In addition to its trademark registrations in numerous jurisdictions worldwide, Complainant has registered numerous domain names containing the name and mark MASTERCARD or variants thereof, including, inter alia, <mastercard.com>, <mastercard.net>,<mastercard.org>, <mastercardonline.com>, <mastercardonline.net> and <mastercardonline.org>. The earliest of these registered domain names, <mastercard.com>, was registered on July 27, 1994, long prior to Respondent’s registration of the domain name at issue.
5. Parties’ Contentions
Complainant contends that the domain name is confusingly similar to Complainant’s MASTERCARD trademark, that Respondent lacks any right or legitimate interest in the domain name, and that Respondent has registered and used the domain name in bad faith by illegally and fraudulently impersonating Complainant.
Respondent did not reply to Complainant’s contentions.
6. Discussion and Findings
In order to succeed in its claim, Complainant must demonstrate that all of the elements enumerated in Paragraph 4(a) of the Policy have been satisfied:
(i) the domain name in dispute is identical or confusingly similar to a trademark or service mark in which Complainant has rights; and
(ii) Respondent has no rights or legitimate interests with respect to the domain name; and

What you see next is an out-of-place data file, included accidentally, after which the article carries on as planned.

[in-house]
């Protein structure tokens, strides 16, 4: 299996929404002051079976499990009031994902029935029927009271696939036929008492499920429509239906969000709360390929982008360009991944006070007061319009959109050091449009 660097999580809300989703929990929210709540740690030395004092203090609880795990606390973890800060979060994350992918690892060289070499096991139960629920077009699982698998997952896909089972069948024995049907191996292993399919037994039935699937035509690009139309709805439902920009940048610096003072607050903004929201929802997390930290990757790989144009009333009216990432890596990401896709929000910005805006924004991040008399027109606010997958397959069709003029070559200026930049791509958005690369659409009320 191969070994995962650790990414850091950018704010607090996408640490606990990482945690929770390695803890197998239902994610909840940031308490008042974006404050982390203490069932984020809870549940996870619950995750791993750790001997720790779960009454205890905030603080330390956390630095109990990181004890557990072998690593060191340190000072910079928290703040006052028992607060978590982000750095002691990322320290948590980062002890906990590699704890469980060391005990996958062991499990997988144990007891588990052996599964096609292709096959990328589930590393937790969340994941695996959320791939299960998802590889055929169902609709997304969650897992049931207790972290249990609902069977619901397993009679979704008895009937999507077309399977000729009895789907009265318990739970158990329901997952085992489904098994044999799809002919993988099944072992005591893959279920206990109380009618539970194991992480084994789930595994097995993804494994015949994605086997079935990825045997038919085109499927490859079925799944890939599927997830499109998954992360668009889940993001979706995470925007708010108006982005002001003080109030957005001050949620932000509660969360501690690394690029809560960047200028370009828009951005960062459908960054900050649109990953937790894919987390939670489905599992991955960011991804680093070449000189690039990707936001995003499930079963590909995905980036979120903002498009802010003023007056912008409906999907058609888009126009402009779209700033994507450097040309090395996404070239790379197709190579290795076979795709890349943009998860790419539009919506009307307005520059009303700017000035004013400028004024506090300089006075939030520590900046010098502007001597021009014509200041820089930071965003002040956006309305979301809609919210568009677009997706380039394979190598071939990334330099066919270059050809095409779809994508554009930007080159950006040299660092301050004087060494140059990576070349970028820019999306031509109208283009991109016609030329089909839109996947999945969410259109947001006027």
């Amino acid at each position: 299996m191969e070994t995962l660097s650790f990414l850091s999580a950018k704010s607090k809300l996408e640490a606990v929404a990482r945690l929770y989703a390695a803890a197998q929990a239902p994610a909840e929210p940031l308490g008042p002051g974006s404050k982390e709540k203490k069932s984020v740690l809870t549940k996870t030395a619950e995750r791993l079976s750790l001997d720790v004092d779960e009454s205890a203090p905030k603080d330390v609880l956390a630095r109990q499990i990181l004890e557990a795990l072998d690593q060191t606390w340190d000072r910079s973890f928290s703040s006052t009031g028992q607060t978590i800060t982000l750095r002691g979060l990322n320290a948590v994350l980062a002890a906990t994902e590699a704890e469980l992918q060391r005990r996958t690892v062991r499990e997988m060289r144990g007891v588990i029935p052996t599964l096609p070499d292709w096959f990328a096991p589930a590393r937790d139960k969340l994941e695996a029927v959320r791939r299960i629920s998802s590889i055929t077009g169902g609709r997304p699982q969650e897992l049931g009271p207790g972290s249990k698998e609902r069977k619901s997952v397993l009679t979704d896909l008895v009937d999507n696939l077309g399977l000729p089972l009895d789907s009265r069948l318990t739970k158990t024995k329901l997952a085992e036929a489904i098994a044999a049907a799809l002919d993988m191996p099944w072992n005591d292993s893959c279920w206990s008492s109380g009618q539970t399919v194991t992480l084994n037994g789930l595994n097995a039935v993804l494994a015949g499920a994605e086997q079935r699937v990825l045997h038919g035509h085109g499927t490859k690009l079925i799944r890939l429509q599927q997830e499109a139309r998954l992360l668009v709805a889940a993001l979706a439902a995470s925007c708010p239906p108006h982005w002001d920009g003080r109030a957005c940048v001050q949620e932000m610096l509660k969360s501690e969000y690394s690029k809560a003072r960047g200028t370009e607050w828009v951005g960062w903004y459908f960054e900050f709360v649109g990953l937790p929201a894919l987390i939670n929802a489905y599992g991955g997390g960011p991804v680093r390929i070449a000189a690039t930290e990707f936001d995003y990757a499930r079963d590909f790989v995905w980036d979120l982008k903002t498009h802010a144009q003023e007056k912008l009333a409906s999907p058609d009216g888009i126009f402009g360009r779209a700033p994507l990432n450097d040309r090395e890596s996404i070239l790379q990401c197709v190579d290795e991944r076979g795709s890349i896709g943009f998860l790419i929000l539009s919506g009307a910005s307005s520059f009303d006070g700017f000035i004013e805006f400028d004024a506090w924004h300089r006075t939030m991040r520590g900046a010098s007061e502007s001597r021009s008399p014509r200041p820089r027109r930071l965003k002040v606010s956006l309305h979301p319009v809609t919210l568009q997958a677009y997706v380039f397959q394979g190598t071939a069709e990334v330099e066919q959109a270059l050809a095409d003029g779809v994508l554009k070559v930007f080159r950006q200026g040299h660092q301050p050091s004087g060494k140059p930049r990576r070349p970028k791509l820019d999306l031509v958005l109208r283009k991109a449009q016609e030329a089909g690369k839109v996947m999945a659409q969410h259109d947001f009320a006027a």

(iii) the domain name has been registered and is being used in bad faith.
Paragraph 15(a) of the Rules instructs this Panel to decide a Complaint “on the basis of the statements and documents submitted in accordance with the Policy, these Rules and any rules and principles of law that it deems applicable”.
A. Identical or Confusingly Similar
The disputed domain name <mastercardcorp.com> incorporates Complainant’s registered MASTERCARD trademark in its entirety. The domain name adds only the non-distinctive term “corp.” which is an abbreviation for “corporation.” The most dominant feature of the domain name is Complainant’s registered MASTERCARD mark. The addition of the non-distinctive “corp.” abbreviation, does not change the overall impression of the mark.
Accordingly, the Panel finds that the domain name is identical and confusingly similar to Complainant’s trademark.
B. Rights or Legitimate Interests
Respondent is not affiliated or related to Complainant in any way, nor is Respondent licensed by Complainant or otherwise authorized to use the MASTERCARD mark.
Respondent is not generally known by the domain name and has not acquired any trademark or service mark rights in that name or mark.
Respondent is not using the domain name in a bona fide manner. Instead, Respondent is using the domain name to illegally and fraudulently impersonate Complainant by linking its website to Complainant’s official web site, as evidenced in the Exhibits to the Complaint. Respondent’s use of the domain name for such purposes is not a bona fide offering of goods or services nor a legitimate noncommercial or fair use of the domain name. In failing to submit a response, moreover, Respondent has not put forward any evidence that would rebut Complainant’s case or support a finding that it has rights or legitimate interests in the domain name.
In light of the foregoing, the Panel finds that Respondent has no rights or legitimate interests with regard to the domain name at issue.
C. Registered and Used in Bad Faith
Paragraph 4(b) of the Policy states circumstances which, if found, shall be evidence of the registration and use of the domain name in bad faith: